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The orphans' friend. volume (Oxford, N.C.) 1875-1895, August 09, 1875, Image 1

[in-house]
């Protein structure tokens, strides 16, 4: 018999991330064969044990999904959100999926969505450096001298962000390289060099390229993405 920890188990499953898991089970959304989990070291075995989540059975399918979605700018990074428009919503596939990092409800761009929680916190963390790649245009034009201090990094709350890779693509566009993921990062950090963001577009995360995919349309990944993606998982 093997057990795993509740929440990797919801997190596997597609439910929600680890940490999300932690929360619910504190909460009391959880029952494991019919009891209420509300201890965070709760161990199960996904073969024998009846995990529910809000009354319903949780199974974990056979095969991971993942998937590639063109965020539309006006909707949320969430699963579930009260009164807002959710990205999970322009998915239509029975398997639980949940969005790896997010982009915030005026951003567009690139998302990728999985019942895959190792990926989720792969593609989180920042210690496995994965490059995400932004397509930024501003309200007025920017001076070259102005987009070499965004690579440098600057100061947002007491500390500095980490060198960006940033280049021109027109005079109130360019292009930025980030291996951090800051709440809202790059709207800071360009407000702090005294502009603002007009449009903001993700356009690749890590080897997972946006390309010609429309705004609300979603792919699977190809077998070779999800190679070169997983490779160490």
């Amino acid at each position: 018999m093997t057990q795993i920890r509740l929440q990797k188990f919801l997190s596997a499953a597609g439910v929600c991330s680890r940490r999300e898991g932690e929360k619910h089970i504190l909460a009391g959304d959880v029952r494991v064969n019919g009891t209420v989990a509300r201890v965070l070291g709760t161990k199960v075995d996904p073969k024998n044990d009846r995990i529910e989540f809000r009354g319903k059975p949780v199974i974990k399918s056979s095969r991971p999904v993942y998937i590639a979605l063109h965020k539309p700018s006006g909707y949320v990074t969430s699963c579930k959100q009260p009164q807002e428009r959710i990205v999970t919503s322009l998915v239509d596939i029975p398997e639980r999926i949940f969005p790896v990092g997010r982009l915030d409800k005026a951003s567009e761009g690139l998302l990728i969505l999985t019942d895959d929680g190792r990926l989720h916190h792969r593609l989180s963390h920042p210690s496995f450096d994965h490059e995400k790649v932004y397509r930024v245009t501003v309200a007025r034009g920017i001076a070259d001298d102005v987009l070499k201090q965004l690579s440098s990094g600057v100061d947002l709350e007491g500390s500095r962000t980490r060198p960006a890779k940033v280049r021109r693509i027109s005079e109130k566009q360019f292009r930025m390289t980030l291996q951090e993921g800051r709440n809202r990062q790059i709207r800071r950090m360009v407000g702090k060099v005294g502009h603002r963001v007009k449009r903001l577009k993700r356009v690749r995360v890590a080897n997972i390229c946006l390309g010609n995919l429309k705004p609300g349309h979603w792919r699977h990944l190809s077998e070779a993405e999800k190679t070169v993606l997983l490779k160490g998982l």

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VOLIJJIK OXFOIII), K. a, mONLiAY; AUUU8T i), 1875' KtlMTlElt 1^4usi.oiiiik.UI Value of flascefw* The 3Tassdr/fHiieffi- rhniffhnan lias had a yerios c/t’artiido.s uu the “llahit's of Inscots” from one of -which we take the following, iu regal'd to their uses : “The Hottentots always rejo'ioe in the arrival of a. swarm of locusts, eat them in great luimliers and make soup of their eggs. Thet' are brought iu wagon loads t(» Zez, in Africa, and are preserved bv salting or smoking, d'he Moors prefer them to [ligeons, and a jierson may eat two or tliree hun dred without feeling any ill effects, '’riiey are usually, boiled in w'aler lialf an hour, after tbro^ving away the head, legs and wings, and then fried with a little vinegar. Tlieir use as fo(.)d is alluded to in Iscripture, where the food of John the Baptist is said to be locusts and Wild honey. The ancient Greeks con.sidored grasshoppers as a great luxury, and th.e Chi nese, who are unwilling to waste anything, after unwinding the silk from the cocoons of tlie silk worm, send the insect to the ta ble. The Hottentots again parch the white ants and eat them as we do corn. Mr. Smeathman tells us that they taste like cream and sugar, or almond cakes. There are many other instai.ces of in sects wliich serve for food to dif ferent nations, though witli the exception of a few individuals, as indande, tlio great astronomer, Avho was fend of spiders, tlieir use is generally discarded by those wliorh we consider the most ro- ffned. Wo say generally, for one species, the cheese mite, is often c.onsiderel a luxury even among these. “Formerly a great variety of insects were used in. medicine, and were considered infallible cures for many diseases—])owder of silkwoi'm was considered excel lent for convulsions, car-wigs to strengthen the nerves, ff^'-water for afflictions of the eyes, ticks for St. Antlionv’.s fire, lady birds for the colic and measles, beetles for ln'dr()])liobia, ants for deafness hikI weevils for the toothache. These notions are now loft to the uneducated, where some of ihoni are still in force; and a very dis gusting insect, vulgarly known by the name of the sow-bug, was, within the memory of many, and perhaps .still is, occasionally pre scribed. yoine of them, however, are still used, orat least their pro ductions. Spider-webs liave been lately recommended for the ague, and we could spare almost any thing better from our materia inedica, tliam the various species of blistering- ffies. They are quite inq)ortarit as supplying various articles of domestic economy, ol* Ornament. Some in some colin- fi'ies yield soap' and other oUs. I'll China the ladies embroider their dresses' with the wing caps of several btilliant beetles, and m India fire-fftes inclosed iiv gauze are used as ornaments for die head; “But tlfoso ai'o smiill matters, and there are others much more ihiportant; one of. those is tlie gall, or nut gall as it is cominbu- iy called, use I for the uvaiiuhict- ure of ink an 1 black dye, an 1 for whicli nog )) I s'lhstitiiteiskn iw.i. "ll!iese’galh are the h-ibitatiou of a‘speciei of hisocts, which- livh-s^- upon tlie oak cf Turkey iu Asia, from tlie i>orts of whicli it is ex ported iu great mimbers. Anoth er dyeing article, cochlnea]. is an insect of Woutii An'ierica. Jdie quantity oft.hese annually export ed from 8outh America is said to bo worth there, upwards of 500, 000 pounds sterling, or over two milUoiis of dollars, and the ])iroc- tors of the Kiiglish East India company offered some years since a reward of £0,000 to any one who should iiitrodiice the most vaiu'able species into tlieir settle ments. Aiiotlier important article in the arts, wliichis'the manufact ure of insects, is lac, which is used ill the making of sealing wax, spirit varnishes and Japan ware, the cementing of cracked cliina and in dyeing, in which art it is found to bo a good substitute for cochineal. “There is still another article for which we are indebted to in sects, which is yet more valuable; •it is silk. This is the staple arti cle in many large provinces of tlie world, gives employment to tens of thousands of the human race, in its first production and transportation, and furnishes sub sistence to hundreds of thousands more in its final manufacture, thus becoming one of the most impor tant instruments in the circula tion of national wealth. The meth od of procuring this valuable ar ticle was kiJewn to the Chinese and Indians some thousand years ago, but was never introduced in to Kurojie till about 550 years af ter the Christian era, when the eggs of the silkworm were brought by some monks from In dia to Constantinople, where they speedily multiplieil, and were thence introduced into Italy itsid afterwards into France. The common use of it is comparative ly late in Great Britian. Queen Elizalieth was among the first wlio ^vore silk stoclcings in Eng land, and James her successor, when king of Scotland, was ob liged to borrow a pair of the earl of Mar, to appear in before tlie English ambassador ; exclaiming when the Earl hesitated “Ye would not, sure liave your king appear as a scrub before strang ers.” When we consider the abundance and comuion use of silk at the present, we are apt to consider ourselves far iu advance of those times, and it is not im probable that future generations will find themselves as much iuad- vaaice of us in some similar mat ters.” Tlrere is an old .‘rtof}’’ of an oarsman who taUghf a couple of belligerent divines a good' les'Son. Their controversy uponAhe'real merit of works and faitli, as relia ble means of salvation,' newed every time they crossed the river in his boat. One day they found he liad scrawled. “Works” oh oiieOar, and “Faith” on the otheE They smiled'at his whim;- biif wlieii they found-otlt what ho'mcant,-whdn,'in tlic'mid- dlo of the stream, ho dixqiped “Works” arid jiidled' only at “Faith” gfolng round and round; getting on never a' rod; Then, taking “Works” alone, he had no better success. Finally, with “Faith” in one hand, and ‘Works’ iiithe otlicry he shot across the" s-horb;'- of Classical PJ!ia.ses. ruNicA fUDEs; Punic faith; ddiis phrase was u;-ed by the romans to denote the treacliery of the punics, or Cart.bagenians. It now moans’ bad faith in a national sense. RECTUS IN CURIA, Upright in the Courts. When any one c.ame into the courts of. justice with clean hands, he was said to be “rectu.s in curia.” p’s and q’s. The origin of the phrase, “Mind your P’s and Q’s, ’ is not generall}' known. In ale houses where clialk scores were formerly marked upon the wall, it was cus tomary to put these initial letters at the head of every piiaifs ac count, to show the number of pints and quarts for wliich ho owed ; and when one was indul ging too freely iu drink, a friend wo'uld touch him on the shoulder, and point to the scores on the wall,'Saying: “John, mind your P’s and Q’s” That is, notice the pints and quarts now charged against you and cease drinking. NOVtTS HOMO. “A new man.” A man vvlio arises to distinction without famil}’aid by his own efforts. Cicero uses HGvl homines tlie plural of the above, to signify, “the first nolylc- iiian of their families.” A nVan springing out of an obscure ffimi- ly and becoming famous, would be called by the Romans 7iovus homo. The novl homines of Amer ica are quite numerous. EABOR OMNIA VIN'CIT. “Labor conquers all things.” There are few difficulties wliich will not }’ield to persevering la bor. Continuous toil surmounts every difficulty. It makes the wilderness of nature blossom as the rose. HURRAH. The original of this' Slavonian word, used fVotn the coast of Dal matia to Behrings Straits, belongs to the primitive idea,- that . every man dying heroically foi’ bis country, goes sti’ffiglit th Ileai'en. It is derived from IIu mj, whicli moans Heaven, Hurrah^ i. e., “to Paradise” you will go, if you fig'lit bravely. In the shocks of battle, the Turks' cry “Allah,” which has a similar meaning.' Hurrah lias degenerated to mean' no more in common use fliaU fo' liurry, or aa exclamation of joy or triumph. ESI’RIT DE CORPS. “The spirit- of the body,” is a French term meaning that broth erly feeling, whicli pervades pro fessional bodies, such as the gen- tleniGil of the bar, soldiers of am army, clergyman, &v,. NIL DESPARANDUSI. “Let Ilk despair of nothing,^’ is an expression found'ill tMe bbok of Motace and often' liked'aV a niattei' of heroic detefuiiuatioii: M. M. Poineroy, editotofPdi?fk- ro^-s Bemoerdt,, lias pfo'^fodJiiniself a propliot Ht} pfedidted before the close of last ydad that r^Y5’ would be remarkable for the num ber of its disasters on land* and' sea, murders,' suicides and'- dtlier startling events.—With the earth quakes, storms,- ih)ods,' pests';- deaths by violence and' dtlidf- wisG, this prophecy has'beeii'sin gularly fulfflled:- A‘ fe^V years siuCe in a Urge prison, tiie convicts w(U'o gatliered for Sabbath nuAuing service in tlie ch'ap’el, -vvli'Ch a (‘dergyman’, wild wns pfovideiitialh' in the city,' occupied the chaplain’s' place. In his appeal to their hearts,' he moiitioned tli'e case of a waywafd boy whose pi6us mbflier was in heaven, and who, a'ftCr the suC- ee^ivo steps of early depriivif}'-, \Vas arrested by tlie Spirit of God recalling the liailo'wed counsels and tlie prayers of the departed pai'cnt. He became a Christian,: and entered the gospel ministry.' The i>rcaclier added; ‘And 1 am that wicked son, Oh, how much I owe to a mother’:^ prayers.’ The religious exercises closed/ and the convicts went to their cells; Ill the a,ftornooii, tlie chap lain walked, as' was ids custom/ along the corriders, and looking' through the grated door of a cell, saw a prisoner sobbing as if Ins heart wore broken; Sevei^al nnu- utes passed before the prisoner looked up and discovered the chaplain. When he was kindly asked what was the matter, he answered, ‘Oh, it was the story that minister told us about his mother. I had just such a m’oth'- er, and it brought her memory back.’ Then, falling down upon Ids face again, with convulsive grief lie said, “It has alnyost kill ed me ! I had just such a in'b'th- er !” There, uhthin the cold walls of a pfison,' Unaffected by sermons or prayers, the outcast became as a weeping child b'efore the hua'g- iiiai’} presence of a' pious mother -^condUg \villi iit’.r fainilliar tear ful faCe,: and voice of maternal love, to his dismal abode. Moth ers ! ymu exercise a solehin res- ponsibilityx The inffueiice of your example and' pfayei’s may be felt long after you are laid in the gi’avG.—Church Union. One’s Self,' “Wlien I was a boy,” said an old man, “we had a schoolmaster who had an odd way of catcldng tlie idle boys; OiVe day lie Called' out to us, “Boys, I must have elosef attention to your books. The first one that sees another idle I want you to inform me,'and I will attend to the Case.’ “ ‘Ah !” thought I to niyself, ‘tlieue is’ Joe Simmons, that I d'on’flike; I’ll watch' him,' and' if I see him look off his books, riitciL' “It wasTibt lon§- before I sa-vE Joe look off Ilia book,' and’ iinme- diately I infofnied'tllb master. “‘indeed'!’said he/ ‘lloW did’ you know he wa-s' idle f “ ‘I saw him,’ said 1. “‘You did? And were your eyes oii your book when you saiv him V “I \Vas' daiight, and' J: never watched for idlo boys again.” ^ If we are siifficicmtly watlichfnl' over our own cifudUct we sliall have nO' tune tO find ffuilt' witli the Conduct of others. There are but tlifee .waVs'of living,'as some one has said; by ■d’orking, by begging or by Steal-' ing. Those iVho dO liot' ivork,- disgiiise it in whatev’eiGn^etty lUii- .giutg-o A'e pleas'e,'' ale dbiiigfoiie' iOf'tlie otheU tSYo.—Bxehangc. I\)O.L'S(’A.t PaUeR--ItS (jRldlN.—' ‘fjie term’. ‘.‘Foolscap” to desig nate a certain size of paper, no doubt h/is ]j)iizzled inahy an anxi- oUs iiKjuirer.' If appears that GhattSs' I;; of Eiiglahd; gfante(i numcrons monopolies for the sup port of the Goven'nent, a'rnong others the niffiiuf^ctufe,oT paper/ The Aater-mark of tfie, finest ^sort' \vas the roval arms of Eng^ Tlie Consunififiou of fins ailicld was great, find large foftiUies Avere niade by those iVho purchased' the exch'Uivb right t6 vend it.' This^, aiiun'T"' otiioi: ftjonopolies, ivas sent asicic by the I’iu-Jiaiiieiit' tliat Ijro'.tg'ht cliai-les I.' to the' scafl’oht, and by -iVay of sho-wiiig- contempt for the king' they or dered fh6 foyal arhis to be taken' froi'i the f)ap6r, and & fool -with' his cap aiid 1)611 to be Sub stituted.' It is Iioiv over two hundred }-ears Sfnde the fool’s cap waS' taked frofn the paper,' but still the paper of the .siz^ which the Kunip Parl.’alnien't ondered h i. theii' jotmtals bears tlie name of file watef-maitk',placed' there as’ an indig’nity to King Charles. The now tn’entj:-6e’ht‘. silver pi'eCe K ifoi-v, ready for distribu tion at th'C iVfini The obverse is’ smii'lar to tlie quart'er dolilar, with' the ex'cepfioh of the word' “Liber ty” is raised and the , design is’ smaller in jsTOpql'tioTi' to’ the size of the cdiVi.' On the reverse is an eag'le hdldi'ng in his talohS the ol-' ive brance and fliCCC arrows. At each Old of the mScripti'dn, “Uni ted States of America,;” i's a six-^ poinfed star. BCheatlf the star are llie words “T-iVebt}’ Cents.” Th'e edge of the coin is not milled,! d's in (he Ca’S'e of all; pflier United' States silver coh'is,' tins difference prohaby b’ein'g in'tend'e'd’ to dis- (iiigiiisiy the new piece from the qn'a'tter dollar. ..The , words, “In' (jfod aVe Tr'iisd,” •s^hl'ch have dp-, peated pn most' 6b the national' coihk of late veats are’ ohVitted! The TV’ord “tote” (carry), so’ universally in use at the South,' has a classic origin ciaitn'ed for it.' , , ,, The other dtij) d G'edi'gia paper said tliat Mr. A. "ll. Stephens could not have made a certain remark, because lie understood tlie En-' glish'language (66-well to make; use of such a siting w6rS&i “tote.” "lyc fdsent the indigiiityt cast upon' “tote.” We cling to “tote” as the' Anglb-Saxoh natibhs cling’ to Mag-i nk Charta. It reminds' us of our descent from a Kbertyloving people, arid preserves' the niemorv of ju'stice. The writ by 'ivliich a peasant’ aggrieved in’ the Baron’s’ Court was uiiahlb'to'carry (toilere)' his case up to the County Court" was known as the writ of foK,'prof' n'bunced commonly foii, 'I’liiS' privilege which tlie' hiiinble farm er had' of tiVtiilg his cfise up from his' o-vihi landlord to a less- jireju- diCed court was dear' tb every En- glisliiiian/,, The people of the' South' -sViir not siirr'ender that word. It’ is" as” dear to our yen-' men as the' common law itself.' r—‘Mobile (Ala.) Iteg&tSr. The iiitegi'it'y of the upright shall guide them ; but the jier--,' v'er'seiiess of ti’ansgrcssOrs shsJf’ destroy them.’